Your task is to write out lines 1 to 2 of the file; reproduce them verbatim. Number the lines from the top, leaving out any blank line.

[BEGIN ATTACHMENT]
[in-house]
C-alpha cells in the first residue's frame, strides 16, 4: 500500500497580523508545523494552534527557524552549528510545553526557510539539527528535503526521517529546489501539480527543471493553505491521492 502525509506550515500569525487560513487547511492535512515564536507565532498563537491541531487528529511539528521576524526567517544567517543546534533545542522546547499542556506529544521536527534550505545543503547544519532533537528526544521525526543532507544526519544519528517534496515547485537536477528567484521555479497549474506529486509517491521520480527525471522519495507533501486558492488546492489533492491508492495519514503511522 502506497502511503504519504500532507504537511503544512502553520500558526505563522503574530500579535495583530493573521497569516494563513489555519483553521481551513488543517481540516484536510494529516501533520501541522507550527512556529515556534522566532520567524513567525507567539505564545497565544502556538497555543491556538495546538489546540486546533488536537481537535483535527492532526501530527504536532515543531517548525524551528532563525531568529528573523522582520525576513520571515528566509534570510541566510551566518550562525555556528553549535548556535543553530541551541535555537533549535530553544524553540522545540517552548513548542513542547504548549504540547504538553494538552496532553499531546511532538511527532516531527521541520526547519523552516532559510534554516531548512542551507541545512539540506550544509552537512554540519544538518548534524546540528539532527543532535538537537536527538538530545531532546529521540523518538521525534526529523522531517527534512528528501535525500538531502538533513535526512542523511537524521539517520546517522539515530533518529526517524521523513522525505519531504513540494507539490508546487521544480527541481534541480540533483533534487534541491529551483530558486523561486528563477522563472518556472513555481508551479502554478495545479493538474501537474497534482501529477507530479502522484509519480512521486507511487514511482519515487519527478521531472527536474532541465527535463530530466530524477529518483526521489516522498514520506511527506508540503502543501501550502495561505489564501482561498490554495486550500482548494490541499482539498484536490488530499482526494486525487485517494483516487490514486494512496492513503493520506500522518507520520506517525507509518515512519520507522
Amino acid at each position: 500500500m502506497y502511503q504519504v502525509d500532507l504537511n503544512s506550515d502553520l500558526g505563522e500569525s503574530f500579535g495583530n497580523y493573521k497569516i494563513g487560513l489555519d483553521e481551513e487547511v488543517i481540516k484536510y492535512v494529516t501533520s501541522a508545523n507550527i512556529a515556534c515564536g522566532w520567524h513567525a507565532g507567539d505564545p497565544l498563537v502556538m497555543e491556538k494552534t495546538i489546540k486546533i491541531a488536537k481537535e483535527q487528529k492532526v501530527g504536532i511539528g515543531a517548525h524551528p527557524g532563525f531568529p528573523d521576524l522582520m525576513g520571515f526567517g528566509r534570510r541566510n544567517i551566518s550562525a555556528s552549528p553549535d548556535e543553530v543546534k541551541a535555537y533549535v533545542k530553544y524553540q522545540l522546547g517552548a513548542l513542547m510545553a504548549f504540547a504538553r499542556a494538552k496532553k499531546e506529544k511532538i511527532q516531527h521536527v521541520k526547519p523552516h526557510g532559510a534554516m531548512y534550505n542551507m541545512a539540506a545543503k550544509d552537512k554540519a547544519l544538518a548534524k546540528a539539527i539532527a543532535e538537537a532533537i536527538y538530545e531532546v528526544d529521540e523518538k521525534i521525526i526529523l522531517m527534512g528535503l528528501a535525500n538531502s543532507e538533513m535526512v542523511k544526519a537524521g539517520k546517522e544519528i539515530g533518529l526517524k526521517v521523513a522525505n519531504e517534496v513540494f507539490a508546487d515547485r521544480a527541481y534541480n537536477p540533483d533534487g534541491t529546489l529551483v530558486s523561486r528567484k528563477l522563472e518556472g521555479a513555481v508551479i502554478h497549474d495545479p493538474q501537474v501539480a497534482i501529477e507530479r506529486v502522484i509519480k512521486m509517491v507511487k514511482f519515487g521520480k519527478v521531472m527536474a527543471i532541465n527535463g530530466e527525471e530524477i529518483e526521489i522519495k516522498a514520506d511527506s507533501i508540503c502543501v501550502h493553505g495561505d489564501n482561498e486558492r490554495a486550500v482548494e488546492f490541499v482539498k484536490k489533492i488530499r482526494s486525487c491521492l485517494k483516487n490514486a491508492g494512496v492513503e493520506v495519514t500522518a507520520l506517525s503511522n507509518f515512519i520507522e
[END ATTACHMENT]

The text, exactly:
[in-house]
C-alpha cells in the first residue's frame, strides 16, 4: 500500500497580523508545523494552534527557524552549528510545553526557510539539527528535503526521517529546489501539480527543471493553505491521492 502525509506550515500569525487560513487547511492535512515564536507565532498563537491541531487528529511539528521576524526567517544567517543546534533545542522546547499542556506529544521536527534550505545543503547544519532533537528526544521525526543532507544526519544519528517534496515547485537536477528567484521555479497549474506529486509517491521520480527525471522519495507533501486558492488546492489533492491508492495519514503511522 502506497502511503504519504500532507504537511503544512502553520500558526505563522503574530500579535495583530493573521497569516494563513489555519483553521481551513488543517481540516484536510494529516501533520501541522507550527512556529515556534522566532520567524513567525507567539505564545497565544502556538497555543491556538495546538489546540486546533488536537481537535483535527492532526501530527504536532515543531517548525524551528532563525531568529528573523522582520525576513520571515528566509534570510541566510551566518550562525555556528553549535548556535543553530541551541535555537533549535530553544524553540522545540517552548513548542513542547504548549504540547504538553494538552496532553499531546511532538511527532516531527521541520526547519523552516532559510534554516531548512542551507541545512539540506550544509552537512554540519544538518548534524546540528539532527543532535538537537536527538538530545531532546529521540523518538521525534526529523522531517527534512528528501535525500538531502538533513535526512542523511537524521539517520546517522539515530533518529526517524521523513522525505519531504513540494507539490508546487521544480527541481534541480540533483533534487534541491529551483530558486523561486528563477522563472518556472513555481508551479502554478495545479493538474501537474497534482501529477507530479502522484509519480512521486507511487514511482519515487519527478521531472527536474532541465527535463530530466530524477529518483526521489516522498514520506511527506508540503502543501501550502495561505489564501482561498490554495486550500482548494490541499482539498484536490488530499482526494486525487485517494483516487490514486494512496492513503493520506500522518507520520506517525507509518515512519520507522